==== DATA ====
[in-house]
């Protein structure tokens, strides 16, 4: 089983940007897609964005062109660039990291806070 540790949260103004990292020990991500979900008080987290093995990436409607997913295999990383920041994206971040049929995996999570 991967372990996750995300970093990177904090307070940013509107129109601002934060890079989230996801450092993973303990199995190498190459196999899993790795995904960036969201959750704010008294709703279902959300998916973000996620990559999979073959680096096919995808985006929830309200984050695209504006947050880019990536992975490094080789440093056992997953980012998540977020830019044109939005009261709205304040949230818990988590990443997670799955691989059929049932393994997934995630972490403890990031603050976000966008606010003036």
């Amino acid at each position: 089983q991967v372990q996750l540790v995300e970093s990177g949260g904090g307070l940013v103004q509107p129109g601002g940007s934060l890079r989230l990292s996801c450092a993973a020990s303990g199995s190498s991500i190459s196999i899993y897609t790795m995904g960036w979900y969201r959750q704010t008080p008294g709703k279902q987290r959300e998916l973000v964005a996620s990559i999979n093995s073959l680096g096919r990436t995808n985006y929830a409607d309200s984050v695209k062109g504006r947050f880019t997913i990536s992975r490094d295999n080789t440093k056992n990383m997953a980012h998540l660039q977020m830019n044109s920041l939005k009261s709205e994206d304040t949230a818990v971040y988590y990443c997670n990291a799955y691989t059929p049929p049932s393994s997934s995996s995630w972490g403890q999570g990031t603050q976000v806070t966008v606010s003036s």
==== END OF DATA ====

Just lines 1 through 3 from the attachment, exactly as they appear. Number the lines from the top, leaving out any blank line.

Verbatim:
[in-house]
């Protein structure tokens, strides 16, 4: 089983940007897609964005062109660039990291806070 540790949260103004990292020990991500979900008080987290093995990436409607997913295999990383920041994206971040049929995996999570 991967372990996750995300970093990177904090307070940013509107129109601002934060890079989230996801450092993973303990199995190498190459196999899993790795995904960036969201959750704010008294709703279902959300998916973000996620990559999979073959680096096919995808985006929830309200984050695209504006947050880019990536992975490094080789440093056992997953980012998540977020830019044109939005009261709205304040949230818990988590990443997670799955691989059929049932393994997934995630972490403890990031603050976000966008606010003036």
């Amino acid at each position: 089983q991967v372990q996750l540790v995300e970093s990177g949260g904090g307070l940013v103004q509107p129109g601002g940007s934060l890079r989230l990292s996801c450092a993973a020990s303990g199995s190498s991500i190459s196999i899993y897609t790795m995904g960036w979900y969201r959750q704010t008080p008294g709703k279902q987290r959300e998916l973000v964005a996620s990559i999979n093995s073959l680096g096919r990436t995808n985006y929830a409607d309200s984050v695209k062109g504006r947050f880019t997913i990536s992975r490094d295999n080789t440093k056992n990383m997953a980012h998540l660039q977020m830019n044109s920041l939005k009261s709205e994206d304040t949230a818990v971040y988590y990443c997670n990291a799955y691989t059929p049929p049932s393994s997934s995996s995630w972490g403890q999570g990031t603050q976000v806070t966008v606010s003036s």